The Foodstore by Raw Materials
Address: 464 Auburn Road, Hawthorn East, 3122
Phone: (03) 9818 3283
Open: Monday to Friday, 7am until 4pm
Saturday 8am until 4pm
Open: Monday to Friday, 7am until 4pm
Saturday 8am until 4pm
At the start of October last year, The Foodstore by Raw Materials replaced a dingy old milk bar that smelled like mould. The transformation is astounding. People now turn their heads when driving past the modern shop front. The outside tables beneath the brown umbrellas are always crowded, bearing witness to the café's popularity.
The Foodstore is essentially a café that showcases Raw Material’s products, from stocks and sauces to jams and relishes. If anything, it feels more like a providore with seating than a café. Everything inside is charming. On top of the pastel-yellow tiled tables are vintage Spanish food tins posing as cutlery holders. Seventies style cork lights hang from the elongated ceiling, shining a homely glow over the warm, wooden furniture.
A wooden counter runs the length of the café, which has been crafted from an old door. At one end is the silver espresso machine, bags of coffee and Blanxart dark chocolate arranged by percent of cocoa, and up the other end imported Italian sweets sit in front of the cash register, tempting grown ups the same way Cadbury lures children at the supermarket check out.
The glass chilled cabinet keeps the freshly made rolls and salads cool inside. An impressive spread of dense banana bread, homemade muffins, pastries, cakes and mini lemon meringue tarts on wooden boards crowd the top of the cabinet.
The street-facing windows are lined with antique glass jars filled with traditional sweets. Shelves display rows of RM’s products. Patrons inspect packets of flavoured sea salt and bottles of boutique olive oil as they wait for their breakfast to arrive. Those interested can also watch their food being prepared in the stainless steel kitchen, where the chefs are just visible above a rainbow of Hansai artisan lemonade bottles.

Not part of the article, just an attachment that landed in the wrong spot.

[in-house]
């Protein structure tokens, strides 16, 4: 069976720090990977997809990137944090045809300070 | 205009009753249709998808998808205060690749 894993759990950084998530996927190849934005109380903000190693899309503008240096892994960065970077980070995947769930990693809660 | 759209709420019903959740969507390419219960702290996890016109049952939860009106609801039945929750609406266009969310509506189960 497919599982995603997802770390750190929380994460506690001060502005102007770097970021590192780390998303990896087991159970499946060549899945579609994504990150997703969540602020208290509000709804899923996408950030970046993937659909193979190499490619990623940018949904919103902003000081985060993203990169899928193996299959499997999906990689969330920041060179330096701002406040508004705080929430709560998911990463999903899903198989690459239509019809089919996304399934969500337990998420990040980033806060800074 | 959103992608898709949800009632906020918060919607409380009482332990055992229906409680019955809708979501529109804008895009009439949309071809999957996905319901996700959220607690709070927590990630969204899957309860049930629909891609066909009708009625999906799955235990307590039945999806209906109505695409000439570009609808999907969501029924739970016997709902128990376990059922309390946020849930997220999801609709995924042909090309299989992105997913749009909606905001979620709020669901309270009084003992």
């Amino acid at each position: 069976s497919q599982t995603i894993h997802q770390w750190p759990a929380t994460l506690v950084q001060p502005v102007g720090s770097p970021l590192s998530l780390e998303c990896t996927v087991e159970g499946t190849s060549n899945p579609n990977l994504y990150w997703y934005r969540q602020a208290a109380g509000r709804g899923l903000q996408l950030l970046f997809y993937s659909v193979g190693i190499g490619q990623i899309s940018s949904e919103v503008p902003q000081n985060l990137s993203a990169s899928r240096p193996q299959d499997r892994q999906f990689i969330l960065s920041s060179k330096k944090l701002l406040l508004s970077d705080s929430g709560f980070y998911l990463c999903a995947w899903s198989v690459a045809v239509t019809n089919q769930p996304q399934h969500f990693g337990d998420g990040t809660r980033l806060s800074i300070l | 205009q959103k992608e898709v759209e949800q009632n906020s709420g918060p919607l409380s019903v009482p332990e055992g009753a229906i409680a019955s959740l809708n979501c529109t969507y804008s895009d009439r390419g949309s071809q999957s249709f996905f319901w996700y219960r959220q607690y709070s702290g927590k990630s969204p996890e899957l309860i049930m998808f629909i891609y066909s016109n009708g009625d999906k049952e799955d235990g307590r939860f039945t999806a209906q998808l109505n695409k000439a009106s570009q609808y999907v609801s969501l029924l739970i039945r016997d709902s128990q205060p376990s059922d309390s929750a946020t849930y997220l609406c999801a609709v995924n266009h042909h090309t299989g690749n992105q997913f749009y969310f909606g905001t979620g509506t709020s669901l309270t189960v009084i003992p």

At the back of the room is a small space where you can purchase RM products and hampers. Salami hangs in the window above wheels of cheese, artisan pasta is suspended from the roof, a sign advertises a knife sharpening service and an adjacent fridge is stocked with tasty take home meals.
Our English waitress was very chatty and engaged with the youngest member of our group, despite his efforts to keep playing his game on his father’s iPhone. The manager, Michelina (apologies if that’s spelled incorrectly), whose partner works in the kitchen, was more than happy to discuss the philosophy behind The Foodstore. She was obviously in charge but simultaneously a great team member, taking out rubbish and clearing plates. The chefs spoke cheerfully about the knives displayed for sale, even while they were cooking. It was clear they were having a ball, spontaneously picking ingredients off the shelf to add to the meals.
On the bean front, you can choose from the house blend or locally roasted fair trade coffee. The homemade chai is served on a wooden board in a teapot and is made with soy milk and unpasteurised honey. A special Blanxart hot chocolate, made from stone ground cocoa and chocolate from Barcelona, is also available. It is garnished with a shaved ‘cudie’, an almond dipped in praline, then chocolate, then cocoa. Deadly.